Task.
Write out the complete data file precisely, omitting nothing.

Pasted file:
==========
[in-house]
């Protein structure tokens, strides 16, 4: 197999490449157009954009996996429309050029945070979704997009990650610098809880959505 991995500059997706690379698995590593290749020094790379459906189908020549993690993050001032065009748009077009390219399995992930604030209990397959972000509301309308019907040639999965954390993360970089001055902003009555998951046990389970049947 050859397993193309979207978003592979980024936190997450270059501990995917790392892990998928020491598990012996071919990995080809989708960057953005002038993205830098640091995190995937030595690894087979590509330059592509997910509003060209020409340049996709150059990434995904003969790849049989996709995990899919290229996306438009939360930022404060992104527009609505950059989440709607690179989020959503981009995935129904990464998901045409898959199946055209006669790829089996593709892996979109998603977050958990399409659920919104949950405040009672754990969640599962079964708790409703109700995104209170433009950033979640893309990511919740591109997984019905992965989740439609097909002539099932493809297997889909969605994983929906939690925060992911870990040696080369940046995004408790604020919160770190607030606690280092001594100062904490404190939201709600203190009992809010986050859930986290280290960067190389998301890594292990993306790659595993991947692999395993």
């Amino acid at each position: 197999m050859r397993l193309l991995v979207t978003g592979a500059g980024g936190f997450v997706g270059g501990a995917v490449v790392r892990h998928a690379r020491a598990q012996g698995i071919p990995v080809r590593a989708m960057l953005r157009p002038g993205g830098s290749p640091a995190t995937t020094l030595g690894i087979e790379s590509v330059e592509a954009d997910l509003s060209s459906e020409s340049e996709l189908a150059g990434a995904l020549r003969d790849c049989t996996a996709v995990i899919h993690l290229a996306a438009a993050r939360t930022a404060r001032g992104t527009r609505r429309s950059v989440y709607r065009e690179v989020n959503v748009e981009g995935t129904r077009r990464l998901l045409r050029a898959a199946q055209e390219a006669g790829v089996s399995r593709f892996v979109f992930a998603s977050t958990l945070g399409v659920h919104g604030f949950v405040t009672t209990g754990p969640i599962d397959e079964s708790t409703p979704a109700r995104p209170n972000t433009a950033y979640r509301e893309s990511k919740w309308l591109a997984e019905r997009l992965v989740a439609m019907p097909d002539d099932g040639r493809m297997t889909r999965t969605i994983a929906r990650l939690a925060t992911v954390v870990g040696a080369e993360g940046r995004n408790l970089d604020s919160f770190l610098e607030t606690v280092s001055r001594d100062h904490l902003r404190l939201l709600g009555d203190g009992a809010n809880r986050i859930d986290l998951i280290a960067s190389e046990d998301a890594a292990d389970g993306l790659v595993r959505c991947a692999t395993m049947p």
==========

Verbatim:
[in-house]
């Protein structure tokens, strides 16, 4: 197999490449157009954009996996429309050029945070979704997009990650610098809880959505 991995500059997706690379698995590593290749020094790379459906189908020549993690993050001032065009748009077009390219399995992930604030209990397959972000509301309308019907040639999965954390993360970089001055902003009555998951046990389970049947 050859397993193309979207978003592979980024936190997450270059501990995917790392892990998928020491598990012996071919990995080809989708960057953005002038993205830098640091995190995937030595690894087979590509330059592509997910509003060209020409340049996709150059990434995904003969790849049989996709995990899919290229996306438009939360930022404060992104527009609505950059989440709607690179989020959503981009995935129904990464998901045409898959199946055209006669790829089996593709892996979109998603977050958990399409659920919104949950405040009672754990969640599962079964708790409703109700995104209170433009950033979640893309990511919740591109997984019905992965989740439609097909002539099932493809297997889909969605994983929906939690925060992911870990040696080369940046995004408790604020919160770190607030606690280092001594100062904490404190939201709600203190009992809010986050859930986290280290960067190389998301890594292990993306790659595993991947692999395993």
């Amino acid at each position: 197999m050859r397993l193309l991995v979207t978003g592979a500059g980024g936190f997450v997706g270059g501990a995917v490449v790392r892990h998928a690379r020491a598990q012996g698995i071919p990995v080809r590593a989708m960057l953005r157009p002038g993205g830098s290749p640091a995190t995937t020094l030595g690894i087979e790379s590509v330059e592509a954009d997910l509003s060209s459906e020409s340049e996709l189908a150059g990434a995904l020549r003969d790849c049989t996996a996709v995990i899919h993690l290229a996306a438009a993050r939360t930022a404060r001032g992104t527009r609505r429309s950059v989440y709607r065009e690179v989020n959503v748009e981009g995935t129904r077009r990464l998901l045409r050029a898959a199946q055209e390219a006669g790829v089996s399995r593709f892996v979109f992930a998603s977050t958990l945070g399409v659920h919104g604030f949950v405040t009672t209990g754990p969640i599962d397959e079964s708790t409703p979704a109700r995104p209170n972000t433009a950033y979640r509301e893309s990511k919740w309308l591109a997984e019905r997009l992965v989740a439609m019907p097909d002539d099932g040639r493809m297997t889909r999965t969605i994983a929906r990650l939690a925060t992911v954390v870990g040696a080369e993360g940046r995004n408790l970089d604020s919160f770190l610098e607030t606690v280092s001055r001594d100062h904490l902003r404190l939201l709600g009555d203190g009992a809010n809880r986050i859930d986290l998951i280290a960067s190389e046990d998301a890594a292990d389970g993306l790659v595993r959505c991947a692999t395993m049947p």